When I began my medical practice, my concern for reimbursement was limited to my immediate location, Buffalo New York.  I knew that my colleagues in Rochester, New York (70 miles down the road) and in New York City received higher reimbursements for the same procedures.  But when I questioned the insurance company, I was told that my colleagues received higher pay because it cost more to live in those cities.  This was called a cost of living adjustment.  I accepted this explanation because like my patients, I had no informatics system to disprove it.

However in the table above, which lists cities by increasing charge for a colonoscopy, along with per capita income, it suggests that cost of living is not the criterion for provider reimbursement.  The column for estimated charge is the average charge that doctors make for the procedure within select zip codes for that city.  The column insurance paid is the average reimbursement made to providers, generally for in-network providers.  The second from last column labeled “out of pocket” would be the cost passed on to patients for out of network doctors, that is, the additional cost a patient would pay to the doctor after the maximum allowed insurance payment.

The table illustrates a striking difference in the charge for a colonoscopy in Selma, Alabama compared to the same procedure in Burlington, Vermont.  That difference is: $1,813.94 or 350% higher.  Interestingly insurance companies pay $507 for a colonoscopy in Selma and pay $1,777 in Burlington, a difference of $1,270.  That payment would cover the procedure twice in Tucson, Arizona and five other cities.

Since physicians are told that reimbursement varies by cost of living, let’s look at the cost for a colonoscopy in Beverly Hills, California which is estimated at $1,350.99 with an insurance payment of $945.69, and compare that to the cost in Allen, South Dakota which is $1,273.01 with a reimbursement of $891.11.   Allen, South Dakota is listed among the 100 poorest cities in the U.S. with 96% of the population living below the poverty line, the same isn’t true for Beverly Hills.

Perhaps it’s necessary to reimburse doctors at a higher rate because they practice in underserved areas such as Allen, South Dakota, or Potsdam, New York, both remote underserved areas with per capita incomes below $10,824.  Then why is it that providers in cities with per capita incomes in excess of $25,000 differ from each other by payments greater than several hundred dollars, and also differ by similar amounts from remote underserved cities?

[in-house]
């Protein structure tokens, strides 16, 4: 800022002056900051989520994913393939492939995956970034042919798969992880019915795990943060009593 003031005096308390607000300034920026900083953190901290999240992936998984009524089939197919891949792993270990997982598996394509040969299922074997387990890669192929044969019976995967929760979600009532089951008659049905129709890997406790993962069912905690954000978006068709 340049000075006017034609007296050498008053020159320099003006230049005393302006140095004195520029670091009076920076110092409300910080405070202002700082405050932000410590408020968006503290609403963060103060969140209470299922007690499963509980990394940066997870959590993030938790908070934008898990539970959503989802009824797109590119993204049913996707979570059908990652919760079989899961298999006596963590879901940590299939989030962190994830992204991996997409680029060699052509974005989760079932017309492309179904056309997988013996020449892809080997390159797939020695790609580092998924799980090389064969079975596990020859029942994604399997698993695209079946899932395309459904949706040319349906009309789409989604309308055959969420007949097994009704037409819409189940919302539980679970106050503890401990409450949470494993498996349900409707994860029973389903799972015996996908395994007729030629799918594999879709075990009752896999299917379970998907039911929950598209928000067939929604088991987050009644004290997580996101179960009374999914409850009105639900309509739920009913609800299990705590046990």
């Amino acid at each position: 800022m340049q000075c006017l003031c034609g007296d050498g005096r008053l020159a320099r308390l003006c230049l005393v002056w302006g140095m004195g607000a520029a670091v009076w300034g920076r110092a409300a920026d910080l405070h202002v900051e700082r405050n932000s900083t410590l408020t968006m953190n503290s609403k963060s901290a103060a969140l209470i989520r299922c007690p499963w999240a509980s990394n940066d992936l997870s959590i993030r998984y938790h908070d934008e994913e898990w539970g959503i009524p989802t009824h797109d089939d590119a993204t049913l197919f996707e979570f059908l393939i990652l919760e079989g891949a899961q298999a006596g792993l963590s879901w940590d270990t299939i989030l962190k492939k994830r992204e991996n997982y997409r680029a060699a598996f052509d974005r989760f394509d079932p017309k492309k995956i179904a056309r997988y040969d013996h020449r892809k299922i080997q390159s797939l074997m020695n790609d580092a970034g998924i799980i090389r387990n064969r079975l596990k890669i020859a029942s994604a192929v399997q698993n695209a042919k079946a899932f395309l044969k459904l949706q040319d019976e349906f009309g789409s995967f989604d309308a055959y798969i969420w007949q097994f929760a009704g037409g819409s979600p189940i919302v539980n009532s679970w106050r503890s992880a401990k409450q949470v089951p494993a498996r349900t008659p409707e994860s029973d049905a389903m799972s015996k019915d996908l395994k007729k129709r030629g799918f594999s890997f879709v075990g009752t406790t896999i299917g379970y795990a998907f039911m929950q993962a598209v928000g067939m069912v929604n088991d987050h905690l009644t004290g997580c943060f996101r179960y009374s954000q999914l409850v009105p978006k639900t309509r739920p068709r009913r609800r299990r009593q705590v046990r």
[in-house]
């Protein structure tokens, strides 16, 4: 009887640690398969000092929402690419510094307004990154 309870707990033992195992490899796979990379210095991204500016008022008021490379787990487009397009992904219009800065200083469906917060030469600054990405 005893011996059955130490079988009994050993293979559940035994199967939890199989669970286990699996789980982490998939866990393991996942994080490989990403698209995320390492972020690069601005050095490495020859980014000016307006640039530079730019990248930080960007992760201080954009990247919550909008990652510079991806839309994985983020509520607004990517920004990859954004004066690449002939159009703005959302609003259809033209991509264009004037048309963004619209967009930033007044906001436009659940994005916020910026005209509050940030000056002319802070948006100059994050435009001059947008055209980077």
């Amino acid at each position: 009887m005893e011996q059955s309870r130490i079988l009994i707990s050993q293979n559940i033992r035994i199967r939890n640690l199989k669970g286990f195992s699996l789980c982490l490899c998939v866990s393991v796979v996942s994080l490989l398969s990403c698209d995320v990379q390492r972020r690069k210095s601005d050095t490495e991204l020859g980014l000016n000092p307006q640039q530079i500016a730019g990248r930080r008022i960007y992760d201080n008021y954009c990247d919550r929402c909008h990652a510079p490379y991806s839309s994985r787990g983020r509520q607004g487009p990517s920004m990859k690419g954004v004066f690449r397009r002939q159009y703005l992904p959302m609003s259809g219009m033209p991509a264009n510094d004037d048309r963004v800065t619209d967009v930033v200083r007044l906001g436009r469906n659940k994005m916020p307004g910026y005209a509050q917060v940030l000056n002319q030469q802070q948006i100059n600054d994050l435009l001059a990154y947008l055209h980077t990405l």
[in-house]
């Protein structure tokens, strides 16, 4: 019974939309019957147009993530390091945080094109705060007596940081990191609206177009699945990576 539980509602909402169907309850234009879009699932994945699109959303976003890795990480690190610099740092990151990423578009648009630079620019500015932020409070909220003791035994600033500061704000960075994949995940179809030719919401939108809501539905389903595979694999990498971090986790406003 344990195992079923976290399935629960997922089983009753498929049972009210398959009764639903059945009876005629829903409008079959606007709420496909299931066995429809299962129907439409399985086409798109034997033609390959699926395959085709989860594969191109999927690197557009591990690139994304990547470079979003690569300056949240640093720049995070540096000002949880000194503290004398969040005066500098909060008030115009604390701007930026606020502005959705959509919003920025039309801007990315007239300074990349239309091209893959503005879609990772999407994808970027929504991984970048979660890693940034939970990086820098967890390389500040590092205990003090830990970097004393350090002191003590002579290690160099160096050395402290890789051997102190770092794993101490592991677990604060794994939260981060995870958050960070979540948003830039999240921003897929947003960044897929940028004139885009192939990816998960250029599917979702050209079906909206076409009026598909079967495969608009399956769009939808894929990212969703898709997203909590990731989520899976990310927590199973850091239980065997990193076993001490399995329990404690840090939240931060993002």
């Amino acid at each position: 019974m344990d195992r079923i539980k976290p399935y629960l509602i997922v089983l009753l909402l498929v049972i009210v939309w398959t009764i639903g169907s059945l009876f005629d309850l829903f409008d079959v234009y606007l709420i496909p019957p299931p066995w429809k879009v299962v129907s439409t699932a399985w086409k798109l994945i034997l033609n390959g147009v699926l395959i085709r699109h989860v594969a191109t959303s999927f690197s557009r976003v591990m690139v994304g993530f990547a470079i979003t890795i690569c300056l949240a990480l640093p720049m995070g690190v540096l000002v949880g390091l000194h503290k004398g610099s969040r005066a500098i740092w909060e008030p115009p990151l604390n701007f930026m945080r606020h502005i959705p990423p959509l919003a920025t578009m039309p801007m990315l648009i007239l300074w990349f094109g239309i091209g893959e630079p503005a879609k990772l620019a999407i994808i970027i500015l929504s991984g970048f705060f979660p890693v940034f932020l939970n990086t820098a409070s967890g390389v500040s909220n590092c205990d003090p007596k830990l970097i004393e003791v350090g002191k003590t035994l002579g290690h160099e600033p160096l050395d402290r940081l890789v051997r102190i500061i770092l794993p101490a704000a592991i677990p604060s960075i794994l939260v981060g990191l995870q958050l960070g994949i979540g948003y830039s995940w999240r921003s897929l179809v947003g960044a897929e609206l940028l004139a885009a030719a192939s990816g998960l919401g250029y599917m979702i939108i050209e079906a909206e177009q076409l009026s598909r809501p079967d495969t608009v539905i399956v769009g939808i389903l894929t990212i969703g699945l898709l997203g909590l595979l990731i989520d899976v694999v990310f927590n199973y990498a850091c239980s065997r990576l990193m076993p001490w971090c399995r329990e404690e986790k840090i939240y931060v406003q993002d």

If there is such a thing as a bargain colonoscopy, how is it that in Seattle, Washington with per capita incomes of $39,886, the insurance payment is $617, while in Boston and Honolulu; it’s reimbursed at $715 and $763 respectively?

Of further interest in my analysis is the variation in pricing reported across different zip codes within the same city boundaries.

Though these pricie differences are perplexing, the real questions should be: How are these fluctuating prices and payments related to quality of care?  Where is the best procedure performed?  Who are the most skillful providers?  Which providers have the best outcomes and are not likely to miss a cancer?

These are the important questions, which fall into a category called evidence based outcomes.  Such data supports how well providers detect serious lesions, as well as track their false positive detection rate.  This is important because if a doctor falsely suggests a benign lesion is cancerous, it commits the patient to an unnecessary surgical biopsy.

Finally it’s important to know the provider’s complication rate. Although the procedure is generally safe, occasionally it does have serious complications including perforations of the bowel with injury to the spleen or liver.  Just as airplane crashes are unlikely events, they do occur and generally occur because of pilot error. Physicians also can have pilot-like errors. And just like pilots, when these accidents happen, lack of experience, provider impairment, equipment failure, and lack of quality control all play a part.

In future posts, we’ll explore how we choose our health care providers, and when we are suspicious of their skills, the resources available to answer our concerns.